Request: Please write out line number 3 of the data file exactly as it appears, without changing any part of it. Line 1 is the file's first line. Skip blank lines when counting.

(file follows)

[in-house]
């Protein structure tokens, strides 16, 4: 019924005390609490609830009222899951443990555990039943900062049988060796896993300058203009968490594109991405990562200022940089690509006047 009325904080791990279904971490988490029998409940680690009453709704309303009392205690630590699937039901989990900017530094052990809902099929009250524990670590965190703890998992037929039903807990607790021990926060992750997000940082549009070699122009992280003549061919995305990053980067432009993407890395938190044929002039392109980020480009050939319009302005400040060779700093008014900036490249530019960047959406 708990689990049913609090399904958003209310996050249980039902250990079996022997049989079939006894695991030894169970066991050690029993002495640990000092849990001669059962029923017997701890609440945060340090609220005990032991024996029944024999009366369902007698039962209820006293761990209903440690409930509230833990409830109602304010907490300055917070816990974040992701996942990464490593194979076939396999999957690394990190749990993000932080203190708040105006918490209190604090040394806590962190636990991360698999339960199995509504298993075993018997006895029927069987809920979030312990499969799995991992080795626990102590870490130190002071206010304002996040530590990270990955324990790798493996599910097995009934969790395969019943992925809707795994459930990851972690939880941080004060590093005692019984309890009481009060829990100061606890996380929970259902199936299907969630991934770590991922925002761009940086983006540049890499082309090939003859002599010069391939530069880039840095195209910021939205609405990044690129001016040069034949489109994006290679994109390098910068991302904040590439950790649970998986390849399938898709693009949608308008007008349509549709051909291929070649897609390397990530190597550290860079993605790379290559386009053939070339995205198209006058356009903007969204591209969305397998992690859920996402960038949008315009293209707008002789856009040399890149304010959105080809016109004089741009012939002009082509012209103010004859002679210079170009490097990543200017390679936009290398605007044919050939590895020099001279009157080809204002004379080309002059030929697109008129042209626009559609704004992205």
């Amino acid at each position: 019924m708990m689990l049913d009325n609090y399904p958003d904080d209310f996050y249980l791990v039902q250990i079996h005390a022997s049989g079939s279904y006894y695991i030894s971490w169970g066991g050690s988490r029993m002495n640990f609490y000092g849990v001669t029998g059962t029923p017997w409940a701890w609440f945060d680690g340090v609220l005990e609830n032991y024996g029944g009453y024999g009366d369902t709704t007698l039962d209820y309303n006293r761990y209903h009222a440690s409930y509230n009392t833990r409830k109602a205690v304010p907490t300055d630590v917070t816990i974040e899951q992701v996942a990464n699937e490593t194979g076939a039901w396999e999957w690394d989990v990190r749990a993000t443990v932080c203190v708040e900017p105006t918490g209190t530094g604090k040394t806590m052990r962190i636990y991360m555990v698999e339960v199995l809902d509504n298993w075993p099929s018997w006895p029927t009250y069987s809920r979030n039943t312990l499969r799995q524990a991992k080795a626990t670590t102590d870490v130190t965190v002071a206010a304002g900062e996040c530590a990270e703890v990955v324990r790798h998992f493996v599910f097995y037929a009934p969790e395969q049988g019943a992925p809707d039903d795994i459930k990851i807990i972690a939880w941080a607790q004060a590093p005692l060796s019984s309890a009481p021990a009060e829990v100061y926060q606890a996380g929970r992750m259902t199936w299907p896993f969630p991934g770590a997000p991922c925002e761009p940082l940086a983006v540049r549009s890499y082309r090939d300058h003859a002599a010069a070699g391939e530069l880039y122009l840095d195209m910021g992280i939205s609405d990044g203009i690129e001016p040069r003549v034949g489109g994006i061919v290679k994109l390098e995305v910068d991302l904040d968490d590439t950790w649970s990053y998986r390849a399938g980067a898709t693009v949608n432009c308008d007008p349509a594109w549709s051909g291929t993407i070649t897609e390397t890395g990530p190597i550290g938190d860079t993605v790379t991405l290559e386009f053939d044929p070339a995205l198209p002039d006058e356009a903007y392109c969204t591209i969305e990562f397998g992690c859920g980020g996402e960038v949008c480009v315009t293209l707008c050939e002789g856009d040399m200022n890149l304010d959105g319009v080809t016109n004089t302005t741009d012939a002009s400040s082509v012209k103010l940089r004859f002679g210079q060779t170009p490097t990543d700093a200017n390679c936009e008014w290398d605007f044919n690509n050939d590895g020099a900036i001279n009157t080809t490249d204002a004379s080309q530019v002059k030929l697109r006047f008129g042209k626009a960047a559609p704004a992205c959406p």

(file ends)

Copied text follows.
């Amino acid at each position: 019924m708990m689990l049913d009325n609090y399904p958003d904080d209310f996050y249980l791990v039902q250990i079996h005390a022997s049989g079939s279904y006894y695991i030894s971490w169970g066991g050690s988490r029993m002495n640990f609490y000092g849990v001669t029998g059962t029923p017997w409940a701890w609440f945060d680690g340090v609220l005990e609830n032991y024996g029944g009453y024999g009366d369902t709704t007698l039962d209820y309303n006293r761990y209903h009222a440690s409930y509230n009392t833990r409830k109602a205690v304010p907490t300055d630590v917070t816990i974040e899951q992701v996942a990464n699937e490593t194979g076939a039901w396999e999957w690394d989990v990190r749990a993000t443990v932080c203190v708040e900017p105006t918490g209190t530094g604090k040394t806590m052990r962190i636990y991360m555990v698999e339960v199995l809902d509504n298993w075993p099929s018997w006895p029927t009250y069987s809920r979030n039943t312990l499969r799995q524990a991992k080795a626990t670590t102590d870490v130190t965190v002071a206010a304002g900062e996040c530590a990270e703890v990955v324990r790798h998992f493996v599910f097995y037929a009934p969790e395969q049988g019943a992925p809707d039903d795994i459930k990851i807990i972690a939880w941080a607790q004060a590093p005692l060796s019984s309890a009481p021990a009060e829990v100061y926060q606890a996380g929970r992750m259902t199936w299907p896993f969630p991934g770590a997000p991922c925002e761009p940082l940086a983006v540049r549009s890499y082309r090939d300058h003859a002599a010069a070699g391939e530069l880039y122009l840095d195209m910021g992280i939205s609405d990044g203009i690129e001016p040069r003549v034949g489109g994006i061919v290679k994109l390098e995305v910068d991302l904040d968490d590439t950790w649970s990053y998986r390849a399938g980067a898709t693009v949608n432009c308008d007008p349509a594109w549709s051909g291929t993407i070649t897609e390397t890395g990530p190597i550290g938190d860079t993605v790379t991405l290559e386009f053939d044929p070339a995205l198209p002039d006058e356009a903007y392109c969204t591209i969305e990562f397998g992690c859920g980020g996402e960038v949008c480009v315009t293209l707008c050939e002789g856009d040399m200022n890149l304010d959105g319009v080809t016109n004089t302005t741009d012939a002009s400040s082509v012209k103010l940089r004859f002679g210079q060779t170009p490097t990543d700093a200017n390679c936009e008014w290398d605007f044919n690509n050939d590895g020099a900036i001279n009157t080809t490249d204002a004379s080309q530019v002059k030929l697109r006047f008129g042209k626009a960047a559609p704004a992205c959406p």